Road to Gencos and Discos


ELECTRICITY generation activities started in Nigeria in 1896 when the first power plant was built in Lagos. However, it was not until 1929 when the Nigeria Electricity Supply Company (NESCO) was established as an electric utility company that the phenomenon spread as the Public Works Department (PWD) was empowered to build plants in different parts of the country. This resulted in the construction of a hydroelectric power station at Kuru near Jos, among others. Electricity supply at this time was mainly for government offices and quarters as well as for the very influential.

However, there was a twist in 1951 when the Electricity Corporation of Nigeria (ECN) was established as it had the directive to facilitate adequate supply of electricity to as many Nigerians as were willing to have and able to pay for it. The first 132KV line was constructed in 1962, linking Ijora Power Station to Ibadan Power Station.

The establishment of the Niger Dams Authority (NDA) in 1962 with a mandate to develop the hydropower potential of the country was the real breakthrough in power generation and transmission. However, ECN and NDA were merged in 1972 to form the National Electric Power Authority (NEPA). In 1998, NEPA ceased to have an exclusive monopoly over electricity generation, transmission, distribution and sales as the government amended the Electricity and NEPA Acts to accommodate private sector participation in the sector. However, not much changed in spite of the amendment to the Act.

The 1970s and 1980s are regarded as the golden era of electricity supply in the country. This was because though many rural communities were not connected to the national grid, there was ample supply of electricity to connected areas with downtime being very few and far between. However, since the 1990s, there has been a consistent decline in electricity supply in the country. This stems from the fact that for over two decades, the power sector was subjected to neglect. The power plants were crippled, especially as the hydro-power plants in Kainji, Jebba and Shiroro had a drop in generation sequel to age and obsolete equipment. This was worsened by the failure of the government to add a single power plant to the existing ones despite the rising population and increased demands for electricity. Demand for electricity has grown at the rate of 8.2 per cent per annum since 1984 against the Gross Domestic Product growth of between three and five per cent. Thus, electricity supply continued to depreciate to the extent that generation level dropped to as low as 1,500 megawatts in 2000.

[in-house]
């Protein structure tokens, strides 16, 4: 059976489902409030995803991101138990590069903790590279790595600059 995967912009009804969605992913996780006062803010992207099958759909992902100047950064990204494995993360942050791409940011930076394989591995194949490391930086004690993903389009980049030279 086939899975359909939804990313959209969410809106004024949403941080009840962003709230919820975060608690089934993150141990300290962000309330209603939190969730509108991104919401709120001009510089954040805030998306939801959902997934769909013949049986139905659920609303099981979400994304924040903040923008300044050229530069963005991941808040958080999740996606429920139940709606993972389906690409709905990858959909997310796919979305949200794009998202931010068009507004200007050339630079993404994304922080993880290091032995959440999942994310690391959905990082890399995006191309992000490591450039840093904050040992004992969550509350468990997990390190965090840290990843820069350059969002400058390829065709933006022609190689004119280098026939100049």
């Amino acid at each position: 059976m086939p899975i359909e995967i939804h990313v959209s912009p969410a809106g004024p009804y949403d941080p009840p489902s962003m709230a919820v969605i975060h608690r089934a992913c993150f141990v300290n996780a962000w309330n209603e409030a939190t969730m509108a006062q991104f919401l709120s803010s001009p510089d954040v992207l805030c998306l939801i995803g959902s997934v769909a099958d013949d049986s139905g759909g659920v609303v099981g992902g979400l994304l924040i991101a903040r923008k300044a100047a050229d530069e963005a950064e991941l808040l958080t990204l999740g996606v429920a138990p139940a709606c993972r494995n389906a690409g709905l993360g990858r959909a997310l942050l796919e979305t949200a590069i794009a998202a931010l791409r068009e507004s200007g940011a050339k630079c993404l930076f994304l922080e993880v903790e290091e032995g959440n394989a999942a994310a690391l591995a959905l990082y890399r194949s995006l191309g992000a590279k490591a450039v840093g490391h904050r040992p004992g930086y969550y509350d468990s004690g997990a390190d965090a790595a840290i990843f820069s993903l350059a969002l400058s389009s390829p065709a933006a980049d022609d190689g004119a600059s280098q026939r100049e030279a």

Real reform in the sector started in 2001 when the Olusegun Obasanjo administration came up with the National Electric Power Policy. This paved the way for the metamorphosis of NEPA into the Power Holding Company of Nigeria (PHCN) and the formation of 18 successor companies.

The current administration also set up the Presidential Action Committee on Power (PACP), which is chaired by the president and consists of the vice-president and ministers who play a key role in reforming the sector. The PACP provides high-level oversight of the implementation of electric power sector reform.

The Goodluck Jonathan administration came up with the Power Sector Reform Roadmap which culminated in the construction of new plants. The administration also pursued with vigour the privatisation of the generating plants (GENCOs) and the distribution companies (DISCOs) because of the belief that with these in the hands of private companies electricity generation and distribution would witness an improvement.

Although getting the Gencos and Discos privatised was a daunting task given the opposition of the labour movement to the idea, the government eventually accomplished it when the ownership of the generation and distributions companies were transferred to the new owners on November 1, 2013.


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